The state’s Dept. of Water Resources (DWR) admits that granting their request will harm salmon in a number of ways including pulling juveniles off their natural outmigration route to their deaths in the interior Delta. 

The governor made his move just as some of the two million fish released at Coleman were expected to be entering the Delta on their way to the Bay and ocean. They are part of an experiment intended in part to restock the upper Sacramento Basin with salmon after recent disastrous returns to the upper Sacramento Basin and now they’re probably lost.

Newsom’s capitulation to the state’s powerful agricultural industry comes as most of the state’s reservoirs are at or above where they’d normally be this time of year and a record 186% of normal snowpack in the Sierras will soon fill them further.  The executive order states explicitly that rules protecting salmon can now be waived simply because powerful Central Valley interests are demanding more water supply.  State and federal water managers are ramping up diversions to big agricultural water districts across the Central Valley and have told many of them to expect 100% of their annual water allocation.  This isn’t fair or balanced to those who fish or rely on salmon. Salmon numbers have dropped dramatically during Governor Newsom’s time in office while water-guzzling almond orchards have grown by 300,000 acres.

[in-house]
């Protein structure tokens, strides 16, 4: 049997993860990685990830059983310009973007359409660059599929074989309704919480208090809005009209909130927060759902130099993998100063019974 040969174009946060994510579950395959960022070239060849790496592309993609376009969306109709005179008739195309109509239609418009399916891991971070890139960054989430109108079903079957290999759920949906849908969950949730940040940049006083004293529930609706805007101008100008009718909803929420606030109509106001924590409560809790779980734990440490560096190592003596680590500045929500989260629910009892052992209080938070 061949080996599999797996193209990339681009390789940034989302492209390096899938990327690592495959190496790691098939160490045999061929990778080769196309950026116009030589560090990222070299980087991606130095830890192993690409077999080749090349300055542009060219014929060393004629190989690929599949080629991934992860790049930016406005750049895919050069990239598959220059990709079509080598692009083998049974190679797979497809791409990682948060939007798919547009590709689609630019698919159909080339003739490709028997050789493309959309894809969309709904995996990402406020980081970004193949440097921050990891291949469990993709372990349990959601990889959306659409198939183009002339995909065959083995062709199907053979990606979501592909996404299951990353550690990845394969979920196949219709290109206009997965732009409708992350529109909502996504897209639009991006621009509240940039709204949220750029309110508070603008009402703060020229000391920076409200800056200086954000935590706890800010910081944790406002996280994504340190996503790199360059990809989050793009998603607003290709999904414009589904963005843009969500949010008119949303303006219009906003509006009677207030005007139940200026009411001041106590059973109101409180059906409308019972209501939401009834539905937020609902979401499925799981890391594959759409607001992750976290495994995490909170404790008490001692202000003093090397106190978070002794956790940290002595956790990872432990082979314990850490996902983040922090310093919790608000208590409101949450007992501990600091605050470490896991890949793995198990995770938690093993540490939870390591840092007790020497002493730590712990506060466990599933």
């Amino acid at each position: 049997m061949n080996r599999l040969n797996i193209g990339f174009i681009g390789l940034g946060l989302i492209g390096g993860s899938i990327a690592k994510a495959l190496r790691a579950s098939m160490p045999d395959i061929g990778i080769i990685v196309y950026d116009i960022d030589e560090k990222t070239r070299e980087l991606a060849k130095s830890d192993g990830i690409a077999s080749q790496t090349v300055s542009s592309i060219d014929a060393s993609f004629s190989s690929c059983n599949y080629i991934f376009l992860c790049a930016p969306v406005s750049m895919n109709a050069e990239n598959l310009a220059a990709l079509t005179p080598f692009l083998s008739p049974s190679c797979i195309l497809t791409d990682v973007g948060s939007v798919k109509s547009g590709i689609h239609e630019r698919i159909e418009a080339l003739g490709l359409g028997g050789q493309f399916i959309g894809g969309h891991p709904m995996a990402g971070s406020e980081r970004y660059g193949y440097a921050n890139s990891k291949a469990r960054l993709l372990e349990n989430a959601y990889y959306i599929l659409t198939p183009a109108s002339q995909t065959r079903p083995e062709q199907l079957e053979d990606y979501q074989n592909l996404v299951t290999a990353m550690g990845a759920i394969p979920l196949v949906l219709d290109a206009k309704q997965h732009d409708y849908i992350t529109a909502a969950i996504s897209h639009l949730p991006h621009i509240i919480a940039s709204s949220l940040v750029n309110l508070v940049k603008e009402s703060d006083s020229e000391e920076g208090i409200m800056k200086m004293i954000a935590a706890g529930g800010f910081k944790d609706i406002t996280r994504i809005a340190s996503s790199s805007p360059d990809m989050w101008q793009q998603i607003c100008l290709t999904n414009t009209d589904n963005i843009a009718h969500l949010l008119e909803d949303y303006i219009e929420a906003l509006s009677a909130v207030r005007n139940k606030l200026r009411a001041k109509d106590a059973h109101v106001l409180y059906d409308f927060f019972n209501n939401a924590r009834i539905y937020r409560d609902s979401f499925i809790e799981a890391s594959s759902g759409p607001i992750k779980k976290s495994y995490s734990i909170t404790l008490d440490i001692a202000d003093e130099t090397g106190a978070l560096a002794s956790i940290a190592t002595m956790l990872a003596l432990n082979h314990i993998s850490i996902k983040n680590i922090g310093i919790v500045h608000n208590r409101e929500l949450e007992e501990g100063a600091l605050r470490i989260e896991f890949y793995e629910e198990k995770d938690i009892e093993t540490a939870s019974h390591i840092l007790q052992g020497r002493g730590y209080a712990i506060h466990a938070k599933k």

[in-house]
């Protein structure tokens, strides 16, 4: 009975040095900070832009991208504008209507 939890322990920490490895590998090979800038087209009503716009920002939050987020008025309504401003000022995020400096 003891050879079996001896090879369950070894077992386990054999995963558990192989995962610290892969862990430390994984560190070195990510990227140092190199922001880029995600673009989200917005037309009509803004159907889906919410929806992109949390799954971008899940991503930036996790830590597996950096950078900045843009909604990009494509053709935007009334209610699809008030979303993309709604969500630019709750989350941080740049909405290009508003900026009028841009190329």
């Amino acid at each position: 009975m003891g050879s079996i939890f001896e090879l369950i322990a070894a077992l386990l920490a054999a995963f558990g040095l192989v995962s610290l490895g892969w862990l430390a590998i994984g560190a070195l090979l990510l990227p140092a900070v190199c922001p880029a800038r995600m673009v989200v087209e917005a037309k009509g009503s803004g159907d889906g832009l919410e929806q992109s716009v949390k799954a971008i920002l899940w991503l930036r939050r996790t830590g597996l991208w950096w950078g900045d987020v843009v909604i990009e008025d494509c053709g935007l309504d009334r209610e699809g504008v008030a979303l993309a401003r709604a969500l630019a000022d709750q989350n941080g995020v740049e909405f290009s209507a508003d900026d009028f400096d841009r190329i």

Only 61,200 fall run Chinook salmon returned to the Sacramento River last fall, far below the target of 180,000 fish.  It’s looking increasingly likely we may not have a salmon fishing season this year. We’ll get a much better idea after the March 1 salmon information meeting put on by the state.  GSSA will put out another release then updating the situation.

GSSA is asking everyone to take a moment now to let the Governor know you disagree with his action and support reinstating salmon protections and a more fair balance.  Your voice is strongest if you call the governor’s office at (916) 445-2841.